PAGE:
What UK Asbestos Regulations Are There?
In the UK there are around 5000 deaths per year which are associated with asbestos exposure.
The UK Asbestos Regulations are aimed to reduce this figure in the future.
This is a framework that is aimed at controlling the exposure to asbestos as well as managing asbestos that is present in buildings which were built several years ago.
What is Control of Asbestos Regulations 2012?
The Control of Asbestos Regulations 2012 came into force on the 6th April 2012.
This was an update of the previous regulations, with the main intent to take into account the European Commission’s requirements, as it was felt that the UK had not implemented the EU Directive on the exposure to asbestos that well.
While there are some changes, these revolve mainly on the need to notify on any unlicensed asbestos work, as well as keep records and ensure that there is suitable medical surveillance.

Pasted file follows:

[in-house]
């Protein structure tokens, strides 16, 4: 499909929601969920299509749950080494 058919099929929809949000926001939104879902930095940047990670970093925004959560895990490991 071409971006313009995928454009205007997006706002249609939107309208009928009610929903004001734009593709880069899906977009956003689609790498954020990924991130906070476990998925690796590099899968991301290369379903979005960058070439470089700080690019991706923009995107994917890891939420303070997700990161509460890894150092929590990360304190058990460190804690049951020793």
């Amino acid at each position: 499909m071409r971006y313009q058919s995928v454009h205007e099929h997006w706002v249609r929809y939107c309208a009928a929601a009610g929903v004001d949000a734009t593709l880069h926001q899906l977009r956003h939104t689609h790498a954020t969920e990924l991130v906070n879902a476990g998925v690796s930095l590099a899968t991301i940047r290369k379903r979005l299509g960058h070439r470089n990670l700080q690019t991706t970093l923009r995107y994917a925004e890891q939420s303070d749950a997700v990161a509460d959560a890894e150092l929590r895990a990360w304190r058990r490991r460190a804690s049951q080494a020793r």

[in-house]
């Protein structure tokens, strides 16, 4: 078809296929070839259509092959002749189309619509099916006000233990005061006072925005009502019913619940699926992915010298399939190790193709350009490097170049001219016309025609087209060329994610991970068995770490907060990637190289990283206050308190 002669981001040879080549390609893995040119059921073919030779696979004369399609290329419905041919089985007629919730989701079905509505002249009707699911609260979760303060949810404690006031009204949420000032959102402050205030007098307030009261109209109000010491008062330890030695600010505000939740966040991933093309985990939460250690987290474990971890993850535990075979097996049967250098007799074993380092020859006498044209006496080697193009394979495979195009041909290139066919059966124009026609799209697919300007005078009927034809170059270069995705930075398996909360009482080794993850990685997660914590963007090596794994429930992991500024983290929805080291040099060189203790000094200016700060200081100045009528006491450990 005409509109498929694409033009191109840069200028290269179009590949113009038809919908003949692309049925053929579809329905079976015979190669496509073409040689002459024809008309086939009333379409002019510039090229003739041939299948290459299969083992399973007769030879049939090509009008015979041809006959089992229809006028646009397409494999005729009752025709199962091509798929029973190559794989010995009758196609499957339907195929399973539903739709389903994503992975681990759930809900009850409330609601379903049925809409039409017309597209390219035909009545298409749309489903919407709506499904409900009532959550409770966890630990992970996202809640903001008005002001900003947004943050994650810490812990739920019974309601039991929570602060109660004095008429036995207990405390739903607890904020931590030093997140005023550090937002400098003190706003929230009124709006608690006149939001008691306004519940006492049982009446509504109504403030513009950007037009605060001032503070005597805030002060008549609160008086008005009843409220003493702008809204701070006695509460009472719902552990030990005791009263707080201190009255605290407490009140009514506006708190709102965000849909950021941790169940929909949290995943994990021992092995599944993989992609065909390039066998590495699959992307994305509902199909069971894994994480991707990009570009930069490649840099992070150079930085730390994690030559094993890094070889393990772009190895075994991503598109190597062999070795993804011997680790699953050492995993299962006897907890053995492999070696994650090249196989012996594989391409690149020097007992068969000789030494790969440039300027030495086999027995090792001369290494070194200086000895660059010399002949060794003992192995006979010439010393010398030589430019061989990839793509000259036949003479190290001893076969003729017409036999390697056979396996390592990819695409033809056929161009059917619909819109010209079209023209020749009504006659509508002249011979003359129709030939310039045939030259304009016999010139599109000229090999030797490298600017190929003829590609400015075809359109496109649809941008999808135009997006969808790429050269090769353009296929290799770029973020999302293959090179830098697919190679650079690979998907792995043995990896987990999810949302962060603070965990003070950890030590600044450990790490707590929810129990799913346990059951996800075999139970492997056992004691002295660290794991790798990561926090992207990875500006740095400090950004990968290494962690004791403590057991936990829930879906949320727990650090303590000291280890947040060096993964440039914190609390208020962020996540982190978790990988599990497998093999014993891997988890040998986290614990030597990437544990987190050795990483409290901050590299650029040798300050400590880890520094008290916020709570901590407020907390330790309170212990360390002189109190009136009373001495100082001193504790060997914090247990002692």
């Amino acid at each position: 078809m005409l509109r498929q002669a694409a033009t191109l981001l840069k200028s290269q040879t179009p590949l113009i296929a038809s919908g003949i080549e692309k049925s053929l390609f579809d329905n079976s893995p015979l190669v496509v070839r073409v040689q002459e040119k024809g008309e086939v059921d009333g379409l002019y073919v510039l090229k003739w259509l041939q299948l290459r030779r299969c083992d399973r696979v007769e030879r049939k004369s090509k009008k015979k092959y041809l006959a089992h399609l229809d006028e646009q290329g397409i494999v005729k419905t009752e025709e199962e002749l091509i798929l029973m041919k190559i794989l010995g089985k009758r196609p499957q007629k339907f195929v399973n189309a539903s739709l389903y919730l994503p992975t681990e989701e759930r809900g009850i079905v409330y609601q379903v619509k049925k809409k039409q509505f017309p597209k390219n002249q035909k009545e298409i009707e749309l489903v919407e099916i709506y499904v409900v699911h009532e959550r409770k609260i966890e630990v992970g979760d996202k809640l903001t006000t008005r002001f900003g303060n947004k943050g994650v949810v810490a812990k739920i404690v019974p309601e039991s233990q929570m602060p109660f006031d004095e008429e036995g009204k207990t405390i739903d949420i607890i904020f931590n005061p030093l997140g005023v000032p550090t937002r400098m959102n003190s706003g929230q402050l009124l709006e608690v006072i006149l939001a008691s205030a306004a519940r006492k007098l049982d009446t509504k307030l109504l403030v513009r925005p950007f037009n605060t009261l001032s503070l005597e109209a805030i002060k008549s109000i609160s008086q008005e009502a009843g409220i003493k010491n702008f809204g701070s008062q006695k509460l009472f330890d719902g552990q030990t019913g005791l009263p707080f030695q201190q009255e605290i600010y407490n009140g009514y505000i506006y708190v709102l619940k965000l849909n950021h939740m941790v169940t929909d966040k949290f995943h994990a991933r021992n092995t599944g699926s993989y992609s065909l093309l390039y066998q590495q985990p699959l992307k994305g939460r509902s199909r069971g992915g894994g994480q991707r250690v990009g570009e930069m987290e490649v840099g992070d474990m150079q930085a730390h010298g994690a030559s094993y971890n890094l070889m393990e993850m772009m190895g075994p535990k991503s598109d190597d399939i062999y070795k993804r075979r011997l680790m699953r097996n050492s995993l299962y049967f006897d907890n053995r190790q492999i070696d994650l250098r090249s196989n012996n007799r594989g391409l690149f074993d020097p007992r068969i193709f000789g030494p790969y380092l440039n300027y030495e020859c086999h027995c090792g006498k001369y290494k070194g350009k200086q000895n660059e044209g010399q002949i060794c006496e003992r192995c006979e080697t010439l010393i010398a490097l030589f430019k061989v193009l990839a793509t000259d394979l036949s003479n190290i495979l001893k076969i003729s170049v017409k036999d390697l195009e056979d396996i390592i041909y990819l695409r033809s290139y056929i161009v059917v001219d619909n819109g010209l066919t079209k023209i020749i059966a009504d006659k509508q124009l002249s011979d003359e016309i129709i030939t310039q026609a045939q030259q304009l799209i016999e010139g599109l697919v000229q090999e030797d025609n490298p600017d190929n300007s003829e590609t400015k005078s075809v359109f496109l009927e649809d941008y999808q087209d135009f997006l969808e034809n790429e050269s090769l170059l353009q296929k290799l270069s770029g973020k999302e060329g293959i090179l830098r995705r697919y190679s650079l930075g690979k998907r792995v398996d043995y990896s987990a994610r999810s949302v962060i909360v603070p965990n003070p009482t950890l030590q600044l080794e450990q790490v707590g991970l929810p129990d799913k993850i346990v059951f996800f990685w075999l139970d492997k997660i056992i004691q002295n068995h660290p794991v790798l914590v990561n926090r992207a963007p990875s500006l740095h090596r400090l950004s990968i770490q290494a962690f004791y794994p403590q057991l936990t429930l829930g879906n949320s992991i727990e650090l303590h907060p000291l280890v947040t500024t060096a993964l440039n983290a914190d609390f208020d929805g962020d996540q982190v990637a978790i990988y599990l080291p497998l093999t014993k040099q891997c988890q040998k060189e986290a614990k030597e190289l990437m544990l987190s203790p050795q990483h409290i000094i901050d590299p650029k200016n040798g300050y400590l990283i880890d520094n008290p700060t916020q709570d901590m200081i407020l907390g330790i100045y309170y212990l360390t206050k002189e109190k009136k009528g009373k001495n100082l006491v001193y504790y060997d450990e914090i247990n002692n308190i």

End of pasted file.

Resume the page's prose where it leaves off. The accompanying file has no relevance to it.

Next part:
There are also some changes intended to reflect other legislation, such as the section on the prohibition of the supply and use of asbestos, which is now covered by the Registration, Evaluation, Authorisation and Restriction of Chemicals Regulation 2006.
What Do UK Asbestos Regulations Enforce?
Asbestos use was banned in 1999 in the UK and since then the asbestos safety regulations basically stated the following:
- Should there be any asbestos containing materials which are still in good condition (non-friable), they can be left as they are. However their condition will need to be monitored to ensure that they are not disturbed and that there are no possibilities for the asbestos fibres to become friable or airborne. Proper management is also critical.